I wanted to share the story of Sally Wyse who spoke to me recently about her struggle and recovery from alcohol addiction. She is a living proof that not only is complete freedom from alcohol addiction possible, it actually does not need to be hard work either. And one can get to enjoy life and have peace of mind too, something that seemed impossible for Sally until a few years ago.

Sally had always tried her best to fix her feelings of dis-ease and at a very young age, she learnt that alcohol fixed her feelings, albeit for a short while. She first got drunk with alcohol when she was only five years old. On that particular day, she was told by her mother for the very first time that she never wanted Sally and that she had tried to abort her.

That was the start of her childhood anxiety issues. Sally started fixing her feelings with alcohol regularly from the age of 16, drinking seven nights a week. She has been in 8 treatment centres and sought help on numerous occasions for her addiction. She worked hard towards her recovery and yet kept having relapses after brief periods of sobriety.

Nothing seemed to work and yet almost miraculously, after learning about the principles behind innate health and resilience, she has managed to transform her life. This was more than 2 & ½ years ago. She is no longer addicted to alcohol. Not only that, she had never felt happier and more content with life.

In part 1 of the video interview, Sally shares how she got addicted to alcohol and the extent to which she became dependent on this highly addictive substance. She felt so much dis-ease that she had to drink alcohol to ease the feeling. As her alcohol dependence became more severe, her ability to function on a day to day basis got from bad to worse. She lost her job, had strained relationships and her physical and psychological health worsened.

Despite her wanting to give up alcohol, wanting to be well and being compliant with her strict treatment regime, she simply couldn’t stay away from a drink for long. She managed to get sober from time to time when she attended AA (Alcoholic Anonymous) several days a week. However she knew there was a drink somewhere and she was aware of all the triggers that could potentially compel her to go and sought out a drink.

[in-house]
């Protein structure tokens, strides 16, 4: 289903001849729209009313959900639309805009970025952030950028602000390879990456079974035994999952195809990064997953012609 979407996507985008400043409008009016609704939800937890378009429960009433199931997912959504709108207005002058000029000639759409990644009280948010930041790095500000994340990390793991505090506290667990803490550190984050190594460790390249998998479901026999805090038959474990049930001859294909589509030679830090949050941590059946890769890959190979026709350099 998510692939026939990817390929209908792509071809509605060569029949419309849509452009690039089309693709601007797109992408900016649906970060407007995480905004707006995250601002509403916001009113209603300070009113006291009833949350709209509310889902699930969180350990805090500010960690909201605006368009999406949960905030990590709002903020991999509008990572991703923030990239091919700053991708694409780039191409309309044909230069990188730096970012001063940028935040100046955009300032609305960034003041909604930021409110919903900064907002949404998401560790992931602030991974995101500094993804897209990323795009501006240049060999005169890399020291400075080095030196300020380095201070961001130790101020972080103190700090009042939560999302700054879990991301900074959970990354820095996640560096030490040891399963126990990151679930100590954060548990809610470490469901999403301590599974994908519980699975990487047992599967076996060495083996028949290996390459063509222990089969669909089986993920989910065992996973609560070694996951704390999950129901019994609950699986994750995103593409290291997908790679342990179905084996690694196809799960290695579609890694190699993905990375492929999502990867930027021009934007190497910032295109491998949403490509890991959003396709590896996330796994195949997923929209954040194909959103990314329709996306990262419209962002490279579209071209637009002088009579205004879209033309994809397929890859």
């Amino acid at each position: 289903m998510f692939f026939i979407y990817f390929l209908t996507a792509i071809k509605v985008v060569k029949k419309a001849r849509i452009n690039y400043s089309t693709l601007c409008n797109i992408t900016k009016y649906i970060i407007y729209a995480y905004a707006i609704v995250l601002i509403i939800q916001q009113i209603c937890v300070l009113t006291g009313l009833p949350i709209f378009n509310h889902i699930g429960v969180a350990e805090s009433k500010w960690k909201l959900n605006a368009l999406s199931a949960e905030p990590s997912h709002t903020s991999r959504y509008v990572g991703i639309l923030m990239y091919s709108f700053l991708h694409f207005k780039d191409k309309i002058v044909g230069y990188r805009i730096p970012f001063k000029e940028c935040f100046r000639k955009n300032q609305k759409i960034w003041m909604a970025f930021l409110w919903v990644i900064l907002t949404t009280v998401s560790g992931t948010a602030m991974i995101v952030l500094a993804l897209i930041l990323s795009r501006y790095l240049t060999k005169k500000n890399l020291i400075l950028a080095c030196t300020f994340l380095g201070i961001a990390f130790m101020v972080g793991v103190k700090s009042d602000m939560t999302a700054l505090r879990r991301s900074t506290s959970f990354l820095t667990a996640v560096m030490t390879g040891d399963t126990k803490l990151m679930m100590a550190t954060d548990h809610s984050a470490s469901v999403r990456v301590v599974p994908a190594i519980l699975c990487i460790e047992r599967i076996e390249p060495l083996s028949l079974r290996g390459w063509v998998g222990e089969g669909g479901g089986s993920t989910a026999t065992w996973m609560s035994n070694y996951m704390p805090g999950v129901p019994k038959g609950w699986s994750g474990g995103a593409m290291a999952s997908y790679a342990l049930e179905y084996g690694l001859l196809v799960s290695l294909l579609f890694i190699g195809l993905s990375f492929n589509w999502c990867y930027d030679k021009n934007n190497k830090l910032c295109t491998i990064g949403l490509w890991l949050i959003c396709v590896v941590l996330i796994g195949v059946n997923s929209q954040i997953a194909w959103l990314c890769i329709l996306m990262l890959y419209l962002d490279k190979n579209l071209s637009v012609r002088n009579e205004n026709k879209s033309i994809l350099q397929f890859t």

In part 2 of the video interview, Sally describes the turning point in her recovery journey. She was introduced to the principles behind innate health and resilience (aka Three Principles). She had a major insight when she was told that she was not broken and did not need fixing.

Her initial response was to say that she was broken, that she was born an alcoholic and had the dis-ease of alcoholism. As she deepened her understanding of the principles, she came to realise that her addiction was her responsibility but that she had blamed others for her addiction all her life.

She realized that the addiction came from her thinking that she needed to fix her feeling of dis-ease with alcohol. She has now trained to be a practitioner and is passionate about sharing this understanding with people who has addiction issues. She has been sober for 2&1/2 years. She is happier in her own skin, her life is more meaningful and she has a quiet mind, something she never had before.

What if – just like Sally, someone who is addicted to a substance or any activity (e.g. gambling) is simply trying to fix his or her feeling of dis-ease with that particular substance or activity?

What if – they too came across the principles of innate health and resilience and realized that they didn’t need to fix their feelings?

What if – they understood the power of thought and how their feelings change when their thinking changes?

I hope you are touched and inspired by Sally’s remarkable story of full recovery from chronic alcohol dependence.

It is indeed possible for people to make a full recovery from any addiction, not just alcohol addiction.

There may be people out there who have tried everything on offer but have not succeeded in getting over their addiction. They need to hear this.

Please feel free to share this message of hope.

Thanks for reading this blog and watching the videos.

Warmest wishes,

Rani

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